The History of Our Home Openers: 1995
May 31, 2012; Los Angeles, CA, USA; Milwaukee Brewers assistant general manager Gord Ash before the game against the Los Angeles Dodgers at Dodger Stadium. Mandatory Credit: Kirby Lee/Image of Sport-USA TODAY Sports
So the strike of ’94 caused huge issues with Toronto. Baseball fans in this city are pretty fickle and if they feel slighted they tend to get turned off quickly…unless you are the Maple Leafs (shudder). Couple that with the resignation of Pat Gillick and the hiring of day 1 employee Gord Ash and you had some cockeyed looks from fans about the 1995. We still had our core hitting intact and our core pitching so some thought 1994 was an aberration and hopefully 1995 would go back to some serious contending. We signed Frank Viola, Danny Darwin traded for David Cone…again…seemed like a great idea at the time.
It was an older rotation but one full of promise and experience and guile. Unfortunately it was not enough as the Jays bottomed out at 56-88 in the shortened 144 game season (thanks to the remnants of the strike). Cone got traded to the Yankees and helped set them off on a ridiculous run of winning…aaaaaand spending. Darwin and Viola were both released before the trade deadline and the season was lost. Was Gord Ash really up for the task of maintaining a consistent winner? The Home Opener said yes…the season itself said no…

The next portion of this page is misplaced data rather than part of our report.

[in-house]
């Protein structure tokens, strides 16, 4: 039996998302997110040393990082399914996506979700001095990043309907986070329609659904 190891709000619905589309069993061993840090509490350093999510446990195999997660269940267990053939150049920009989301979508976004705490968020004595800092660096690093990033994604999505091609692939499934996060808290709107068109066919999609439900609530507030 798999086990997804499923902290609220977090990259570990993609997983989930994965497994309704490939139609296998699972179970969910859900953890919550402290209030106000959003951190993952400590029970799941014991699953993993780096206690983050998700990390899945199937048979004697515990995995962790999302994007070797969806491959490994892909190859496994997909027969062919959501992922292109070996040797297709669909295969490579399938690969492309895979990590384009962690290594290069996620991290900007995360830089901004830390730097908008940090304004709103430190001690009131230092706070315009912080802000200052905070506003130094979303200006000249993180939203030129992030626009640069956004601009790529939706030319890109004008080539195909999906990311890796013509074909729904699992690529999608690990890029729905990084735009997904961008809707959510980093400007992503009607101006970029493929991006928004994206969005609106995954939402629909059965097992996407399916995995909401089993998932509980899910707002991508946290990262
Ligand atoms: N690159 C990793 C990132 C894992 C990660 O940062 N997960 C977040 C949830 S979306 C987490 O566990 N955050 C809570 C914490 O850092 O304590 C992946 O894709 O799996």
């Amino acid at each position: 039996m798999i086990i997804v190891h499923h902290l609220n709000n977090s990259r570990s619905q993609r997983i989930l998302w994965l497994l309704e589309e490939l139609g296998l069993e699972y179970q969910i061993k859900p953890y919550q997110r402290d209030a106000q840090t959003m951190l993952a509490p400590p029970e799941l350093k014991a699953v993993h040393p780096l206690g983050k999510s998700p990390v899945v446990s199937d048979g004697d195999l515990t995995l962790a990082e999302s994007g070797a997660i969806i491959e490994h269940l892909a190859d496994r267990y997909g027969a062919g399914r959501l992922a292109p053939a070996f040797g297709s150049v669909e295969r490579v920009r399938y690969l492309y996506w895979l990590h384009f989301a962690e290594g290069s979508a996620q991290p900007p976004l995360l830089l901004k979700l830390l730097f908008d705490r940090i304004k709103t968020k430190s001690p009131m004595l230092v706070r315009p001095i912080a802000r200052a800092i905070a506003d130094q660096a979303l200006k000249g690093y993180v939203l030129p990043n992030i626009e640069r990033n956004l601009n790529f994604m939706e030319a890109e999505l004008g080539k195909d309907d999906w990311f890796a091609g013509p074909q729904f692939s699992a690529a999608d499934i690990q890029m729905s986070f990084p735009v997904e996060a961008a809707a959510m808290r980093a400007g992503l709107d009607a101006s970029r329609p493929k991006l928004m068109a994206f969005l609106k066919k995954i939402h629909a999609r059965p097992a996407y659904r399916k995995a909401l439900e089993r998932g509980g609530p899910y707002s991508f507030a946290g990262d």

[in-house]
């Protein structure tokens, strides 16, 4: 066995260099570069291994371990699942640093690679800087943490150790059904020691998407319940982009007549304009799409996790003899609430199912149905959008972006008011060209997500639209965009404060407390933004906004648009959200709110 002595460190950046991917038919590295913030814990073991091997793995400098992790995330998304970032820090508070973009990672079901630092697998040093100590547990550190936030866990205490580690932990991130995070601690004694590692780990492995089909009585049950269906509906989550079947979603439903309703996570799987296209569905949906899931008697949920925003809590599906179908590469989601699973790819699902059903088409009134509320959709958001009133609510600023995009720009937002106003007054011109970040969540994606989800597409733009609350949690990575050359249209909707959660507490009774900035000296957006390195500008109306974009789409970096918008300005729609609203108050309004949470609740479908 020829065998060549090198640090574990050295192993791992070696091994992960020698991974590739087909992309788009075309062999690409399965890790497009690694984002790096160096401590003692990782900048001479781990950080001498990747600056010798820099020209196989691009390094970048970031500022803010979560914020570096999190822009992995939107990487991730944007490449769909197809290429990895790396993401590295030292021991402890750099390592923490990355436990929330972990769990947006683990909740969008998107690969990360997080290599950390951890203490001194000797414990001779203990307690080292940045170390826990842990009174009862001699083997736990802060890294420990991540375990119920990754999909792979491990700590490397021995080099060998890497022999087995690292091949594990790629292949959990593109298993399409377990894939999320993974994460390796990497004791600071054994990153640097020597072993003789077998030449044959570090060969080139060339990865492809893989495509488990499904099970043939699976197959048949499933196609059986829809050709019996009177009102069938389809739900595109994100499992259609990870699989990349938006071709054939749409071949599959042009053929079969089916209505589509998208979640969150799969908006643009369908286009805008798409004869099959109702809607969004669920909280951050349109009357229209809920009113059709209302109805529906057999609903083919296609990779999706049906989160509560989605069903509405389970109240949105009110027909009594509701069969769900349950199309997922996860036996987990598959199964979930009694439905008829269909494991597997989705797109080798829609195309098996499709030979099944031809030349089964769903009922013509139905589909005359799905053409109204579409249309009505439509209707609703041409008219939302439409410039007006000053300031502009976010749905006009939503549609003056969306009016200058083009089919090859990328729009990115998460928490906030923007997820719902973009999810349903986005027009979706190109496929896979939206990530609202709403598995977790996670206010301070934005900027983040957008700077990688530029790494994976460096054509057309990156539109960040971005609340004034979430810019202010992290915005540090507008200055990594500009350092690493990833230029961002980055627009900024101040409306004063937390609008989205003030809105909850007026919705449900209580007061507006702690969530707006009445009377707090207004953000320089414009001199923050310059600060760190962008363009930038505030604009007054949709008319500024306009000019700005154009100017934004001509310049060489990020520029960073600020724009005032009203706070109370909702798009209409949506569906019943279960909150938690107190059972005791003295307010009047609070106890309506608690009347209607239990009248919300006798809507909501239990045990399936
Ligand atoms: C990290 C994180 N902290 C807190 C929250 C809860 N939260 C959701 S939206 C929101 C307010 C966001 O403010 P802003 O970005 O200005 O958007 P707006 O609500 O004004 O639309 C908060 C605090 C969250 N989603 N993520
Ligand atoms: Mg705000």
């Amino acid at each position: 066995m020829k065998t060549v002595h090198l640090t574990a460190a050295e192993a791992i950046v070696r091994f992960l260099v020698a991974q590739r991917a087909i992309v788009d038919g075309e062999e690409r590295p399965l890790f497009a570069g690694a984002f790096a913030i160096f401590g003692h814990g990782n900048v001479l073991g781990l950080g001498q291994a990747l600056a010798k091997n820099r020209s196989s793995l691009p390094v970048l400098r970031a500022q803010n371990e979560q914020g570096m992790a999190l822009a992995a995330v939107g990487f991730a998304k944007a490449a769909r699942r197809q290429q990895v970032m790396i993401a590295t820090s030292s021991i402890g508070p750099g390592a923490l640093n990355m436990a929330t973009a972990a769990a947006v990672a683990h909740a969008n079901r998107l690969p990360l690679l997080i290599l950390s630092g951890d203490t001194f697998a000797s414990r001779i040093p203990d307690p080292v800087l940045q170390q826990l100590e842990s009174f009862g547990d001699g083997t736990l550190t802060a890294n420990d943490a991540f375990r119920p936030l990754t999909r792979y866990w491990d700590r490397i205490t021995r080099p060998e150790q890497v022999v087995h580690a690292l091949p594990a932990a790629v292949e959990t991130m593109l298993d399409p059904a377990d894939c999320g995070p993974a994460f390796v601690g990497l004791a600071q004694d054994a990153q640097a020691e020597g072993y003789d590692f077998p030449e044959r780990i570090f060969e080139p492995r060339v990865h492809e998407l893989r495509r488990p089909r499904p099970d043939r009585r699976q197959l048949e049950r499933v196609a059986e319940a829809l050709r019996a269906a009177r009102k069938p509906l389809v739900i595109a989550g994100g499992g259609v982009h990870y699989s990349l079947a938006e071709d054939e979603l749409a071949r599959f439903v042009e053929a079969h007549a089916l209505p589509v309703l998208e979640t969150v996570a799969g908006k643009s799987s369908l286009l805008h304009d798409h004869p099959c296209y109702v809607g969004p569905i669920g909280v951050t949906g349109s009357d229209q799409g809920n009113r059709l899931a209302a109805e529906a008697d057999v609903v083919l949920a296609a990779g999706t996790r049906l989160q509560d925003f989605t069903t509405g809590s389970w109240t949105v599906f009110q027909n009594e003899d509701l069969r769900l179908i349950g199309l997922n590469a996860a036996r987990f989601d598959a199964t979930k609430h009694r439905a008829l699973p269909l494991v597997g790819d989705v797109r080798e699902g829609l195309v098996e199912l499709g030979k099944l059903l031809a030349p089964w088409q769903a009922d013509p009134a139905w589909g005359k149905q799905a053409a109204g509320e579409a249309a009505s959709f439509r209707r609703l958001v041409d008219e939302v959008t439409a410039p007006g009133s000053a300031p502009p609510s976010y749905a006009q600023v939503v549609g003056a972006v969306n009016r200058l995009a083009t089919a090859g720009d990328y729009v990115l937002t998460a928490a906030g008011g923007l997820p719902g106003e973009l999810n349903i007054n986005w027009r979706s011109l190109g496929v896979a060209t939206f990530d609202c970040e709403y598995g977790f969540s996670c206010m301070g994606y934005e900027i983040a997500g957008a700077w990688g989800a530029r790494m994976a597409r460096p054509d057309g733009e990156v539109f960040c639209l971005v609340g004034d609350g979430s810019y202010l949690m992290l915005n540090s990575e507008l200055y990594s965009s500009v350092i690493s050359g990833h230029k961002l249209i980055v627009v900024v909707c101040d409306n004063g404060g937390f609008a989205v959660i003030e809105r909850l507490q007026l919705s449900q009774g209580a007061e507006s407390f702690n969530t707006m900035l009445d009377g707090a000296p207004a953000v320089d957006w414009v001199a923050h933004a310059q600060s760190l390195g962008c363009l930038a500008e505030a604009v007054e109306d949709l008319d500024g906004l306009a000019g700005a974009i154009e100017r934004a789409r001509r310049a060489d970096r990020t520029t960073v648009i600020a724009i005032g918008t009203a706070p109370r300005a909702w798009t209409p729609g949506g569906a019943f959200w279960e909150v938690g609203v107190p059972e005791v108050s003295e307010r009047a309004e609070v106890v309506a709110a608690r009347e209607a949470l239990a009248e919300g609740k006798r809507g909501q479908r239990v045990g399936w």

Date: April 26, 1995
Location: The SkyDome, Toronto, ON, Canada
Game: Oakland Athletics vs. YOUR Toronto Blue Jays
Weather: Very indoorsy
When you see a matchup of David Cone against the likes of Dave Stewart you figure you would see the makings of a great veteran battle on the mound. Well it was for Cone. Stewart, on the other hand, got rooooocked in his season debut. 1.1 innings, 9 runs, 7 earned, 5 hits, 3 walks and 60 pitches (60!). It wasn’t a big hit per se that sealed the deal for the Jays, but rather a crazy 11 run second inning. 4 ribbies by gazelle legged Devon White and 4 more by shortstop Alex Gonzalez and the game became a laughter. Cone went 6 giving up a lone run and letting the bullpen take over. Mike Timlin, Woody Williams and Tony Castillo threw a scoreless inning each and there you have it…a 13-1 shellacking of a pretty powerful A’s team.
Ash seemed to get his feet wet slowly with lots of minor ridiculous moves and seemed very uncomfortable in his position. Gord never seemed like a leader. He seemed like a nice guy who lucked into a great gig. There would be lots of individuals would could run a place…but there are so few leaders. Gillick proved his worth later on with Seattle and Philadelphia. Ash was passionate but he didn’t seem to have the baseball acumen to truly excel at the job. Couple that with parading out a team that were no longer affordable to the new owners (welcome to the Interbrew). He seemed to be undermined at every turn.
You are only as good as your last game. Each game is a chance to start fresh and show what you are capable of. This team sure showed us what they were capable of…wetting the bed and being booted from the penthouse to the outhouse with no stops in between. 1996 couldn’t come fast enough.